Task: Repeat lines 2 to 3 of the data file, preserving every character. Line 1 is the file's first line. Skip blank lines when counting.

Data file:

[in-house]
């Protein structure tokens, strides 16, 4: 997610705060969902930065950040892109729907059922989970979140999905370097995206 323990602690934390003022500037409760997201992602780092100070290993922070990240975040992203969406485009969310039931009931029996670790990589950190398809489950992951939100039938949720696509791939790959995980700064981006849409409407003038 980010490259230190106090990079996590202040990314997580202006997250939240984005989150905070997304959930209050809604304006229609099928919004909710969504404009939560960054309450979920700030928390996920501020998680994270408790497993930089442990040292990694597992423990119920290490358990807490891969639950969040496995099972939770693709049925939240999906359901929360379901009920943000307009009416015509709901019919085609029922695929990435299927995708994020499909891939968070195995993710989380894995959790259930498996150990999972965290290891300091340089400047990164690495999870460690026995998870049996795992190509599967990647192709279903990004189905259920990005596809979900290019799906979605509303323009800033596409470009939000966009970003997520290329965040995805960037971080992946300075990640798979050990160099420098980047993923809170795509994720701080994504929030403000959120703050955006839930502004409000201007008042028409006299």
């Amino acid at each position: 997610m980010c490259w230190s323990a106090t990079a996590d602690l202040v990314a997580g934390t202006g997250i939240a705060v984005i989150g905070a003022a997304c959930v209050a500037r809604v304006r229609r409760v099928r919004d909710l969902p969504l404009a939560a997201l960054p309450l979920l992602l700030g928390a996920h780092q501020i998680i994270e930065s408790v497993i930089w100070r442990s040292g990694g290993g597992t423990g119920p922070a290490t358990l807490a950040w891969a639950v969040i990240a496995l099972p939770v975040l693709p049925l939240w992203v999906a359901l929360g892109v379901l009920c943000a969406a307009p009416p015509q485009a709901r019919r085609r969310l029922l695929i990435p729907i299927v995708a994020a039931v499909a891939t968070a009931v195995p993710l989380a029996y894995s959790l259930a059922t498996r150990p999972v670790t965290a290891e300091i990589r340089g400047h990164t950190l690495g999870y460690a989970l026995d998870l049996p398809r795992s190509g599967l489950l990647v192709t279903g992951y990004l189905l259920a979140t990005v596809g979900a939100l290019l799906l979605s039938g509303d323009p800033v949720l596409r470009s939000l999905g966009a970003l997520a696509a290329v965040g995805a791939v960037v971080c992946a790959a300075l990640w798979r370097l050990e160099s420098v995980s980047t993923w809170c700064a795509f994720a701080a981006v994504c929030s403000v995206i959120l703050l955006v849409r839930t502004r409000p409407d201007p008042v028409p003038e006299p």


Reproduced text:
């Protein structure tokens, strides 16, 4: 997610705060969902930065950040892109729907059922989970979140999905370097995206 323990602690934390003022500037409760997201992602780092100070290993922070990240975040992203969406485009969310039931009931029996670790990589950190398809489950992951939100039938949720696509791939790959995980700064981006849409409407003038 980010490259230190106090990079996590202040990314997580202006997250939240984005989150905070997304959930209050809604304006229609099928919004909710969504404009939560960054309450979920700030928390996920501020998680994270408790497993930089442990040292990694597992423990119920290490358990807490891969639950969040496995099972939770693709049925939240999906359901929360379901009920943000307009009416015509709901019919085609029922695929990435299927995708994020499909891939968070195995993710989380894995959790259930498996150990999972965290290891300091340089400047990164690495999870460690026995998870049996795992190509599967990647192709279903990004189905259920990005596809979900290019799906979605509303323009800033596409470009939000966009970003997520290329965040995805960037971080992946300075990640798979050990160099420098980047993923809170795509994720701080994504929030403000959120703050955006839930502004409000201007008042028409006299």
């Amino acid at each position: 997610m980010c490259w230190s323990a106090t990079a996590d602690l202040v990314a997580g934390t202006g997250i939240a705060v984005i989150g905070a003022a997304c959930v209050a500037r809604v304006r229609r409760v099928r919004d909710l969902p969504l404009a939560a997201l960054p309450l979920l992602l700030g928390a996920h780092q501020i998680i994270e930065s408790v497993i930089w100070r442990s040292g990694g290993g597992t423990g119920p922070a290490t358990l807490a950040w891969a639950v969040i990240a496995l099972p939770v975040l693709p049925l939240w992203v999906a359901l929360g892109v379901l009920c943000a969406a307009p009416p015509q485009a709901r019919r085609r969310l029922l695929i990435p729907i299927v995708a994020a039931v499909a891939t968070a009931v195995p993710l989380a029996y894995s959790l259930a059922t498996r150990p999972v670790t965290a290891e300091i990589r340089g400047h990164t950190l690495g999870y460690a989970l026995d998870l049996p398809r795992s190509g599967l489950l990647v192709t279903g992951y990004l189905l259920a979140t990005v596809g979900a939100l290019l799906l979605s039938g509303d323009p800033v949720l596409r470009s939000l999905g966009a970003l997520a696509a290329v965040g995805a791939v960037v971080c992946a790959a300075l990640w798979r370097l050990e160099s420098v995980s980047t993923w809170c700064a795509f994720a701080a981006v994504c929030s403000v995206i959120l703050l955006v849409r839930t502004r409000p409407d201007p008042v028409p003038e006299p």